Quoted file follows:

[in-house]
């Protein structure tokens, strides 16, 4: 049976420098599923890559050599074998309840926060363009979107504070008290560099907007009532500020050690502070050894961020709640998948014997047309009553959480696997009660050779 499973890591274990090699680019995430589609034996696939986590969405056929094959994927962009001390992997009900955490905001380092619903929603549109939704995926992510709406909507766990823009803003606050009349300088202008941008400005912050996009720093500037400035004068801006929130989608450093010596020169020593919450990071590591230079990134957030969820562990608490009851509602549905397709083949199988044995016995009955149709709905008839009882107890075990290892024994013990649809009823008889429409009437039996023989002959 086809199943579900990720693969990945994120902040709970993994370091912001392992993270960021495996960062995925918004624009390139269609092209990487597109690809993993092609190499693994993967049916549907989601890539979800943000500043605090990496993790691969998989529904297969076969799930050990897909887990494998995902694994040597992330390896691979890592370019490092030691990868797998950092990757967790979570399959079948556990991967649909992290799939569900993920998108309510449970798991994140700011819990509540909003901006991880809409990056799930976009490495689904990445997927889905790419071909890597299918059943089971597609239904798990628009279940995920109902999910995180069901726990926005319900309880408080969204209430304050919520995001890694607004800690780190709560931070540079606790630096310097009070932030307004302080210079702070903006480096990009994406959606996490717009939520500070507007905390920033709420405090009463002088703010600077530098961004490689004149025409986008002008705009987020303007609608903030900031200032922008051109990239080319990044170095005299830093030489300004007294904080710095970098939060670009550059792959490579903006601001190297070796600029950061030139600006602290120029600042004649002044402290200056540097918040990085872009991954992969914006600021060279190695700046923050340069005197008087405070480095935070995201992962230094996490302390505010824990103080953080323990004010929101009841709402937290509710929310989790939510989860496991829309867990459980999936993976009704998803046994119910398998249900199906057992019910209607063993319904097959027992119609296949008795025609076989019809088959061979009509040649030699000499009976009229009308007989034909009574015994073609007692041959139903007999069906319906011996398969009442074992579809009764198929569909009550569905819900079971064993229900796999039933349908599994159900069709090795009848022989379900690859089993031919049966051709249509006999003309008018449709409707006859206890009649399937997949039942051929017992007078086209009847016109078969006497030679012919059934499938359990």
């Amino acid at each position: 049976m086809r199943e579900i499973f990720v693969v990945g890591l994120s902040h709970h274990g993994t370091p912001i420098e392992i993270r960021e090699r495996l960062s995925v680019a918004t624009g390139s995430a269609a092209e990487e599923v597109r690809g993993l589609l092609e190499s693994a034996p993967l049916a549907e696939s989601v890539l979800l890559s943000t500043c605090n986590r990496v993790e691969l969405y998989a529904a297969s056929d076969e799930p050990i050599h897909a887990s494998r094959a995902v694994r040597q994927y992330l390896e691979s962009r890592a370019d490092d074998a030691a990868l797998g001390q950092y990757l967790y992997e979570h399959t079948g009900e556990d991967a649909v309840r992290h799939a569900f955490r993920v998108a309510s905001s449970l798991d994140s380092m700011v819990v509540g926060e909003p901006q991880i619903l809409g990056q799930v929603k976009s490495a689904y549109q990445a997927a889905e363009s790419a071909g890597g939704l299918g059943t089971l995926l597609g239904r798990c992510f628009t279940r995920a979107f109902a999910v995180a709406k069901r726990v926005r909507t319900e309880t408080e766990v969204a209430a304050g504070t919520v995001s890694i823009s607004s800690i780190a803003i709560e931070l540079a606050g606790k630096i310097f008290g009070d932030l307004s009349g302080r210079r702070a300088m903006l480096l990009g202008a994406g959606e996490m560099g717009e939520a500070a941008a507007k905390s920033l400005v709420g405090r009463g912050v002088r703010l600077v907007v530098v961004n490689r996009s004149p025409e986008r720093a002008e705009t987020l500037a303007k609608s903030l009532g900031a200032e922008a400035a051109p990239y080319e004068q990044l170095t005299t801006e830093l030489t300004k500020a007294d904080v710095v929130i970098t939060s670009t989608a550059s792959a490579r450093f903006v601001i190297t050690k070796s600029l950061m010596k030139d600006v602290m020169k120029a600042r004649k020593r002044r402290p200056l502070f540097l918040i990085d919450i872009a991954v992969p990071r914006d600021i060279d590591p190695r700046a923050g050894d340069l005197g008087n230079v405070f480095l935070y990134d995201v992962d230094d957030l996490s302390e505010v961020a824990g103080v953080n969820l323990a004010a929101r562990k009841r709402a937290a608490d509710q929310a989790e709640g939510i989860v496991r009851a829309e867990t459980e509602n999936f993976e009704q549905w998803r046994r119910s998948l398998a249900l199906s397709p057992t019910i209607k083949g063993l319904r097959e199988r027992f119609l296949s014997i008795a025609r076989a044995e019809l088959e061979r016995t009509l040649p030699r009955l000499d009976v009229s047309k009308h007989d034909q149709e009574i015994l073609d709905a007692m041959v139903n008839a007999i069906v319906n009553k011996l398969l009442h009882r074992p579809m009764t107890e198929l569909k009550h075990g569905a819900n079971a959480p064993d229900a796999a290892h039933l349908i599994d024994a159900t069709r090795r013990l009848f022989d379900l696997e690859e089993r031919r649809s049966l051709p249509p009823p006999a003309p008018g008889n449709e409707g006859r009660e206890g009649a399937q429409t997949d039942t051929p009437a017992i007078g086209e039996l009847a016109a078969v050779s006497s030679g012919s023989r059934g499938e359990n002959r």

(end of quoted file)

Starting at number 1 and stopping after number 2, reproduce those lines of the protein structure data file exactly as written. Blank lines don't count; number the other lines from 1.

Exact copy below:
[in-house]
């Protein structure tokens, strides 16, 4: 049976420098599923890559050599074998309840926060363009979107504070008290560099907007009532500020050690502070050894961020709640998948014997047309009553959480696997009660050779 499973890591274990090699680019995430589609034996696939986590969405056929094959994927962009001390992997009900955490905001380092619903929603549109939704995926992510709406909507766990823009803003606050009349300088202008941008400005912050996009720093500037400035004068801006929130989608450093010596020169020593919450990071590591230079990134957030969820562990608490009851509602549905397709083949199988044995016995009955149709709905008839009882107890075990290892024994013990649809009823008889429409009437039996023989002959 086809199943579900990720693969990945994120902040709970993994370091912001392992993270960021495996960062995925918004624009390139269609092209990487597109690809993993092609190499693994993967049916549907989601890539979800943000500043605090990496993790691969998989529904297969076969799930050990897909887990494998995902694994040597992330390896691979890592370019490092030691990868797998950092990757967790979570399959079948556990991967649909992290799939569900993920998108309510449970798991994140700011819990509540909003901006991880809409990056799930976009490495689904990445997927889905790419071909890597299918059943089971597609239904798990628009279940995920109902999910995180069901726990926005319900309880408080969204209430304050919520995001890694607004800690780190709560931070540079606790630096310097009070932030307004302080210079702070903006480096990009994406959606996490717009939520500070507007905390920033709420405090009463002088703010600077530098961004490689004149025409986008002008705009987020303007609608903030900031200032922008051109990239080319990044170095005299830093030489300004007294904080710095970098939060670009550059792959490579903006601001190297070796600029950061030139600006602290120029600042004649002044402290200056540097918040990085872009991954992969914006600021060279190695700046923050340069005197008087405070480095935070995201992962230094996490302390505010824990103080953080323990004010929101009841709402937290509710929310989790939510989860496991829309867990459980999936993976009704998803046994119910398998249900199906057992019910209607063993319904097959027992119609296949008795025609076989019809088959061979009509040649030699000499009976009229009308007989034909009574015994073609007692041959139903007999069906319906011996398969009442074992579809009764198929569909009550569905819900079971064993229900796999039933349908599994159900069709090795009848022989379900690859089993031919049966051709249509006999003309008018449709409707006859206890009649399937997949039942051929017992007078086209009847016109078969006497030679012919059934499938359990």